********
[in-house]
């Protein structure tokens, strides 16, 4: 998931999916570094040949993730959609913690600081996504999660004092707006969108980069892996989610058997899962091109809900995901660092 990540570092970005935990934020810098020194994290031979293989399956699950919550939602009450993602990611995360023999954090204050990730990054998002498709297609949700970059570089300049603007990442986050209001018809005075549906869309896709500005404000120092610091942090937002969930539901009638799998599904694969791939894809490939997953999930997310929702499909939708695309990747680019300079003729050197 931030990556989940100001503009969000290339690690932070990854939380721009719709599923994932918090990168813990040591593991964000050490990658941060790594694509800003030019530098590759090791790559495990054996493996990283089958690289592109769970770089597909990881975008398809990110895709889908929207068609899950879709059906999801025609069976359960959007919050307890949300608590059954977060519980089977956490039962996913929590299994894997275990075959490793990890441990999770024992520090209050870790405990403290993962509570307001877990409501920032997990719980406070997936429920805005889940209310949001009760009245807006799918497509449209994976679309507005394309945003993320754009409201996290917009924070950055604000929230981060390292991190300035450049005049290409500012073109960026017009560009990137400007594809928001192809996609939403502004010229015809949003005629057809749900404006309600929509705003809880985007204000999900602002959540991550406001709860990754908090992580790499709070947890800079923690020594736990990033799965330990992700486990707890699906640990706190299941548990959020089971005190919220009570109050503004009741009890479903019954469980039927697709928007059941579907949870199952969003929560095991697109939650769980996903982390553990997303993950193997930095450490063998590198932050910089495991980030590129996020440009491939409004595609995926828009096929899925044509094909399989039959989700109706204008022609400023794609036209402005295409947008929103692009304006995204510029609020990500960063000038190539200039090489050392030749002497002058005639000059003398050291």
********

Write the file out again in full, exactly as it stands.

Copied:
[in-house]
């Protein structure tokens, strides 16, 4: 998931999916570094040949993730959609913690600081996504999660004092707006969108980069892996989610058997899962091109809900995901660092 990540570092970005935990934020810098020194994290031979293989399956699950919550939602009450993602990611995360023999954090204050990730990054998002498709297609949700970059570089300049603007990442986050209001018809005075549906869309896709500005404000120092610091942090937002969930539901009638799998599904694969791939894809490939997953999930997310929702499909939708695309990747680019300079003729050197 931030990556989940100001503009969000290339690690932070990854939380721009719709599923994932918090990168813990040591593991964000050490990658941060790594694509800003030019530098590759090791790559495990054996493996990283089958690289592109769970770089597909990881975008398809990110895709889908929207068609899950879709059906999801025609069976359960959007919050307890949300608590059954977060519980089977956490039962996913929590299994894997275990075959490793990890441990999770024992520090209050870790405990403290993962509570307001877990409501920032997990719980406070997936429920805005889940209310949001009760009245807006799918497509449209994976679309507005394309945003993320754009409201996290917009924070950055604000929230981060390292991190300035450049005049290409500012073109960026017009560009990137400007594809928001192809996609939403502004010229015809949003005629057809749900404006309600929509705003809880985007204000999900602002959540991550406001709860990754908090992580790499709070947890800079923690020594736990990033799965330990992700486990707890699906640990706190299941548990959020089971005190919220009570109050503004009741009890479903019954469980039927697709928007059941579907949870199952969003929560095991697109939650769980996903982390553990997303993950193997930095450490063998590198932050910089495991980030590129996020440009491939409004595609995926828009096929899925044509094909399989039959989700109706204008022609400023794609036209402005295409947008929103692009304006995204510029609020990500960063000038190539200039090489050392030749002497002058005639000059003398050291």